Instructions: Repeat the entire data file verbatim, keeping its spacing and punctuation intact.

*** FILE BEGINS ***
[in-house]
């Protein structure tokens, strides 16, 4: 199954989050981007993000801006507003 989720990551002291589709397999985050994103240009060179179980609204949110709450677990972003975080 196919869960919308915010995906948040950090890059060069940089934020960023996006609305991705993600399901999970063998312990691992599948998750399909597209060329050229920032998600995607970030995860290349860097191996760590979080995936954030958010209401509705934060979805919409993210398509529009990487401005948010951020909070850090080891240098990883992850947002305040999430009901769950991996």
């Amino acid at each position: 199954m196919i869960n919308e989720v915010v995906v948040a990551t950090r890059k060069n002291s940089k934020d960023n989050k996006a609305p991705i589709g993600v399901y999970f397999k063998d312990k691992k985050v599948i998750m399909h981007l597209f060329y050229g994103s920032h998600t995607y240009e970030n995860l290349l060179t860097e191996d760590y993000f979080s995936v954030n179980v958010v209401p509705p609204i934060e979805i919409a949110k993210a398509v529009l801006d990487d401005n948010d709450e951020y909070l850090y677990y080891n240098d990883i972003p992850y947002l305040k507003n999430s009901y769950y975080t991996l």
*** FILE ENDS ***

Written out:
[in-house]
């Protein structure tokens, strides 16, 4: 199954989050981007993000801006507003 989720990551002291589709397999985050994103240009060179179980609204949110709450677990972003975080 196919869960919308915010995906948040950090890059060069940089934020960023996006609305991705993600399901999970063998312990691992599948998750399909597209060329050229920032998600995607970030995860290349860097191996760590979080995936954030958010209401509705934060979805919409993210398509529009990487401005948010951020909070850090080891240098990883992850947002305040999430009901769950991996």
């Amino acid at each position: 199954m196919i869960n919308e989720v915010v995906v948040a990551t950090r890059k060069n002291s940089k934020d960023n989050k996006a609305p991705i589709g993600v399901y999970f397999k063998d312990k691992k985050v599948i998750m399909h981007l597209f060329y050229g994103s920032h998600t995607y240009e970030n995860l290349l060179t860097e191996d760590y993000f979080s995936v954030n179980v958010v209401p509705p609204i934060e979805i919409a949110k993210a398509v529009l801006d990487d401005n948010d709450e951020y909070l850090y677990y080891n240098d990883i972003p992850y947002l305040k507003n999430s009901y769950y975080t991996l």